The second Perl script included here,, can be used to make programs log to syslog when they were originally designed to use a flat file. works in much the same way as the script, and watches a given set of files for new data. When new data arrives, uses the logger program to log the message into syslog at a given priority. UUCP logs are a good target for this script, as are Apache Web Server logs, News logs, and XDM logs. You can also log from the root shell history file if you think something odd is going on.

The configuration file for (Listing 4) should be put in /usr/local/lib/flog.cfg, although this is easily changed in the script if need be. The file itself contains a list of files to watch, a tag to log messages with, and a facility and level at which to log. The script should be started on boot and run in the background. The messages will be logged directly to the local syslog daemon, which will then forward them based on its configuration.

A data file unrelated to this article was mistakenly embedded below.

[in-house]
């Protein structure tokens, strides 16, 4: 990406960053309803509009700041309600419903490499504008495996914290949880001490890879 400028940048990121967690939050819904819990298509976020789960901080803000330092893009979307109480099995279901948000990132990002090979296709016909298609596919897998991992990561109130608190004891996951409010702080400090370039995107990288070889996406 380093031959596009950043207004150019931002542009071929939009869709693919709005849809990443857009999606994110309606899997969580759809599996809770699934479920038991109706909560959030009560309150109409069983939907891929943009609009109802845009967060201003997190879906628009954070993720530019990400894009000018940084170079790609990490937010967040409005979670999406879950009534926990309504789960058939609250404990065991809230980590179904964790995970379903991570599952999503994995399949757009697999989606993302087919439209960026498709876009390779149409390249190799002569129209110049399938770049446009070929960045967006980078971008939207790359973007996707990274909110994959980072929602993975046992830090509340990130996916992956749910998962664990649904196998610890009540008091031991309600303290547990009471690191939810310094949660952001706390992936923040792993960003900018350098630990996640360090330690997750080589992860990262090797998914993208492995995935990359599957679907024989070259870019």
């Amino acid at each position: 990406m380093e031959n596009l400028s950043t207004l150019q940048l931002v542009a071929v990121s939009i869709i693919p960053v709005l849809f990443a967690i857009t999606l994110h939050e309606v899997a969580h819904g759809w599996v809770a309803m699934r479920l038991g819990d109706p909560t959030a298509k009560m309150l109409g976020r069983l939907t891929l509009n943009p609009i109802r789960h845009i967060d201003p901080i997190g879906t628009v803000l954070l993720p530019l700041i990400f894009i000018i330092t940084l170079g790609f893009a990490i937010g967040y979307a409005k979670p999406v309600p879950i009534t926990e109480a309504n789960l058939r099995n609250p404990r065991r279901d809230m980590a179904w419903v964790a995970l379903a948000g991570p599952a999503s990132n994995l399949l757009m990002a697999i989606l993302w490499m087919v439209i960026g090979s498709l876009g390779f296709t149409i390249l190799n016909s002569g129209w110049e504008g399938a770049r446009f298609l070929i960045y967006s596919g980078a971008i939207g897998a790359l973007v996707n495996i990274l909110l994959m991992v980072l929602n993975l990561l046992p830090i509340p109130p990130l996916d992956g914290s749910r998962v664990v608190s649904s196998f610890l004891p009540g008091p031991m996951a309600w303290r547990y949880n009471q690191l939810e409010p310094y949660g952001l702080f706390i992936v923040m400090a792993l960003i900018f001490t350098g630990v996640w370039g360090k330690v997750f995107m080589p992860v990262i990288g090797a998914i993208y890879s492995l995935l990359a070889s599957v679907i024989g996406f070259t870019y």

About the Author

Joshua Weinberg has been involved in UNIX administration for the last 8 years at various organizations around the Denver area, including The Root Group Inc. and lately at IBM Global Services working on the Lucent account. He has a degree in Computer Science from the University of Colorado and is a Certified Solaris Expert. Josh can be reached at